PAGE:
The results of substituting the values , , , and into equation 4-1-1a are depicted in figure 4-7a, providing a structure that bears a resemblance to a smoothed version of the Andromeda galaxy. The modeled galaxy, viewed in face-on orientation, displays a central hourglass structure (which appears slightly distorted by the rotation of the central SHP groups) and a series of rings, where the most prominent outer rings (bright minima of , and ) are located at about , and , as well as a more diffused inner structure. A tilted version of the computed galaxy is displayed in figure 4-7b. The model also depicts two trailing spiral arms in between the central bulge and the ring at (see the enlarged view in figure 4-7g). These features of the modeled galaxy fit well with the properties demonstrated by the Andromeda galaxy in figures 4-7c and 4-7f, which depict two tightly wound trailing spiral arms that extend outward and transition into a ring galaxy between and . The rotating hourglass structure at the center of the modeled galaxy (figure 4-7g) also bears a resemblance to the general structure of Andromeda’s nucleus (figure 4-7f), additionally accounting for the ansae reported by Beaton et al. in 2007 (Beaton et al., 2007). Note that the model predicts the existence of virtually an infinite number of ansae, which may be perceived as a single ansa on each side when viewed in insufficient resolution.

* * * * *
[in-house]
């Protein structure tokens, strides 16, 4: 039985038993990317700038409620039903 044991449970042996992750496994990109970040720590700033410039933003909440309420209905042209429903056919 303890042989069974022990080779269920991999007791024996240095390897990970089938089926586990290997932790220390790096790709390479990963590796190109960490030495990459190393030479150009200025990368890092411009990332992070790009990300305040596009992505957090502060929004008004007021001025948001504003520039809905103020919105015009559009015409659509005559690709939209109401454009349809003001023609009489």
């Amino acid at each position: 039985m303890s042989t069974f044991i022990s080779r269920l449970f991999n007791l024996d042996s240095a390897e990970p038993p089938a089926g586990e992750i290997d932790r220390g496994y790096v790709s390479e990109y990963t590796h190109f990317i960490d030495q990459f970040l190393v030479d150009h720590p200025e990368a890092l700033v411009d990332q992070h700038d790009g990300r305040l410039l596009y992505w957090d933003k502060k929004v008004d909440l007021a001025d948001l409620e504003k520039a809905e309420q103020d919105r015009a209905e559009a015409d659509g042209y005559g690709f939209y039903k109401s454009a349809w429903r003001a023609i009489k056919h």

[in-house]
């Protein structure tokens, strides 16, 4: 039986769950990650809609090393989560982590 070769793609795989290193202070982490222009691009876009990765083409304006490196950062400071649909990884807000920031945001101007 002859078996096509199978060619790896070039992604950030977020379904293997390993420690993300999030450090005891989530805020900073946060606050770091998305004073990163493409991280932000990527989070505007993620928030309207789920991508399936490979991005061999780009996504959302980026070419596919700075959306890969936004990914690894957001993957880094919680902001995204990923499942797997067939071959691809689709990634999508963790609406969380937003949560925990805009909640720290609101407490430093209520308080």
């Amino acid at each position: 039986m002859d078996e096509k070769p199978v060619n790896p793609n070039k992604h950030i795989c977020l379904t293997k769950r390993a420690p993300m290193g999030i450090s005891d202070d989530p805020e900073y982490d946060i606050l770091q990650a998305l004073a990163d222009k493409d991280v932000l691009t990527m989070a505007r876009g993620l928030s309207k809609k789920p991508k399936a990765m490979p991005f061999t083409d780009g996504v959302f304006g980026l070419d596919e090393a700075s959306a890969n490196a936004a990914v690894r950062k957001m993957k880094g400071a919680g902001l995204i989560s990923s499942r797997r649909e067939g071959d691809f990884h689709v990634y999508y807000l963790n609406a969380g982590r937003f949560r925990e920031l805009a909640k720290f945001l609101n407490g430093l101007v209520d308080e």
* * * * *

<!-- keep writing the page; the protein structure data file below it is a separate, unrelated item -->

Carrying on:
Figure 4-7a: Substituting , , , and into equation 4-1-1a provides a face-on view of a series of rings, where the most prominent outer rings (bright minima of , and ) are located at about , and , as well as a central hourglass structure that is slightly distorted by the rotation of the central SHP groups. The resultant structure bears a significant resemblance to a smoothed version of the Andromeda galaxy (see figure 4-7c). Note that the lowest few energy contours were displayed in black to increase the contrast between the central disk and the surrounding environment.